Topic: Financial crisis in Greece
- Greece Loses 400,000 Civil Service Jobs to Crisis
- Greek PM Calls on Troika to Meet Loan Pledges
- Eurogroup Delays Loan Approval for Greece
- Greek Default Risk Still High – Finance Minister
- Greek $5 Bln Debt Auction Staves Off Default
ATHENS, November 25 (RIA Novosti) - The European Central Bank (ECB) and the International Monetary Fund (IMF) have proposed a radical new sovereign debt restructuring plan for Greece, the second such plan in a year, German daily Der Spiegel's online paper said on Sunday.
The plan includes a further write-down of 50 percent of the nominal sum, which would allow a lowering of Greece's debt to 70 percent of GDP by 2020, from the projected 144 percent, the paper says. Greece has already been allowed to write off around 100 billion euro in debt to its private creditors. However, that failed to prevent a rise in debt levels because of the contraction in the economy, which was worse than expected.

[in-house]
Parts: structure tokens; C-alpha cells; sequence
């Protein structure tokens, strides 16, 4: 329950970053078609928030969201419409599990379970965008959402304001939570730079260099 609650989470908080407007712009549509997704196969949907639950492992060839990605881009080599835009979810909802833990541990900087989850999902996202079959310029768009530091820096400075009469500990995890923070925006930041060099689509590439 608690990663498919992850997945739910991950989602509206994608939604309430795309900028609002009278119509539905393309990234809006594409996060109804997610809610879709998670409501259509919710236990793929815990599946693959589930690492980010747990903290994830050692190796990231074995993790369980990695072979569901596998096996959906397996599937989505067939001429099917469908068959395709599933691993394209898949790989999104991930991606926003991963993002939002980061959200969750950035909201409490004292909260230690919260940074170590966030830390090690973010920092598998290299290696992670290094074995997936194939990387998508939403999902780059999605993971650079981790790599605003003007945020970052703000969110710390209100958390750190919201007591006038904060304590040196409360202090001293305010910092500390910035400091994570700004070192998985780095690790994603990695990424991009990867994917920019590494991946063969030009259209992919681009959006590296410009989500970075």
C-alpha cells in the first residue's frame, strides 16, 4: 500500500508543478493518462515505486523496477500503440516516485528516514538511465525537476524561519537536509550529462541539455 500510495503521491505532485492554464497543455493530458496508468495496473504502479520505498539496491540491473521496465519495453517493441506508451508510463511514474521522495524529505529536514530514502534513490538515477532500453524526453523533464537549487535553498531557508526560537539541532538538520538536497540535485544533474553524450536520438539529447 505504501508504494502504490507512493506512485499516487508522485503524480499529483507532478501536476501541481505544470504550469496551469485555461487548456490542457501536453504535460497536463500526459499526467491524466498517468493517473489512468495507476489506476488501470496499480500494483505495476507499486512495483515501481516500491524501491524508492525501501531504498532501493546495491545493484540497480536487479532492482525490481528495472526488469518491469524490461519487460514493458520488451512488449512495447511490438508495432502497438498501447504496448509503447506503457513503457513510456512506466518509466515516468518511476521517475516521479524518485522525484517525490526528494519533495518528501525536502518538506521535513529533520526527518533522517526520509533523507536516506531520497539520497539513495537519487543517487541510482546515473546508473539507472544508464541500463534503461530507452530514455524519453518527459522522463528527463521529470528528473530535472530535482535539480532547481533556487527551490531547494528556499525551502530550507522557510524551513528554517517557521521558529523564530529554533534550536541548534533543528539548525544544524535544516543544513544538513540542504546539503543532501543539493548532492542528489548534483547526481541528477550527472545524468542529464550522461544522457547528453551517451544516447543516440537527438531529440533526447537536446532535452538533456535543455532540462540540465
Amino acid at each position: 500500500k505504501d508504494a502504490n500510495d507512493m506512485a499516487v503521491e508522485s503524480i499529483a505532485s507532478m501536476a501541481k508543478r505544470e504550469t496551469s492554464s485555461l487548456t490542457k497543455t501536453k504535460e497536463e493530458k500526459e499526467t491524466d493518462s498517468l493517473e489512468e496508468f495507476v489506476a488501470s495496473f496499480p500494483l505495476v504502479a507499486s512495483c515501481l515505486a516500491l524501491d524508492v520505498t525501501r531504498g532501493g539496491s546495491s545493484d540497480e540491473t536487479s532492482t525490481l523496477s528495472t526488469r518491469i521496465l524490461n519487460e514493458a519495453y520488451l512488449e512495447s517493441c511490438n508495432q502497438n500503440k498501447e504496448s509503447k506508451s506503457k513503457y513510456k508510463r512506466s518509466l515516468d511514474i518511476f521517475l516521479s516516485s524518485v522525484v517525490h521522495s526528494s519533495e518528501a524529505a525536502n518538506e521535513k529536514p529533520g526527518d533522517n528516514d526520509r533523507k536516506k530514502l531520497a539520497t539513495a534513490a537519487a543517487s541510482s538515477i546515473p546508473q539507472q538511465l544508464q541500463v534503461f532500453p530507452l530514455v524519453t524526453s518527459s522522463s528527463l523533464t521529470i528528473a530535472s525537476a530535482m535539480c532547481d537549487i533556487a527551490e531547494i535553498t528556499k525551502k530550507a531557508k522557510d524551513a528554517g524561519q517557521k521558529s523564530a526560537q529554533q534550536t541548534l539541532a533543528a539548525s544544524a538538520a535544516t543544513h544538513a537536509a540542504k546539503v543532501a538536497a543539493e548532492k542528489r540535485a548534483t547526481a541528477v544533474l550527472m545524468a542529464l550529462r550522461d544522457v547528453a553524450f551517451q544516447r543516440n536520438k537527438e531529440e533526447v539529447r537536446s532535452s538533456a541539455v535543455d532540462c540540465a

At the moment, the lion's share of the 300 billion euro owed by Greece is in the hands of the Eurozone nations, ECB and IMF.
Germany, the main donor to the loan program for Greece, is against additional restructuing of the Greek debts, Der Spiegel reports. This could require a meeting of the Eurogroup - the third this year - after the last one in Greece on November 26 failed to produce an agreement on whether to give Athens further help.
Add to blog
You may place this material on your blog by copying the link.
- stpetersburg60% Debt to GDP Greece 2013 not 202002:38, 26/11/2012If the creditor Banks and Germany did not agree to any write downs or further bail outs but instead allow for 200 billion to be repaid at 4%
intrest would return the Greek Economy to approx 60% of GDP subject to the 15 billion app figure a year been repaid and a good Banking and Business investment for the Creditor Countries to adopt with Ireland, Portugal and Spain
Image Galleries: Siberian Air Base Gets New Su-30SM Fighter Jets
Infographics: First Russian Smartphone
New ties between Russia and Japan would mark not only a breakthrough in their relations but also a significant shift in Northeast Asia’s political dynamic. Both are secondary players in a region overshadowed by an increasingly assertive China, which has not hesitated to push against the boundaries of its neighbors.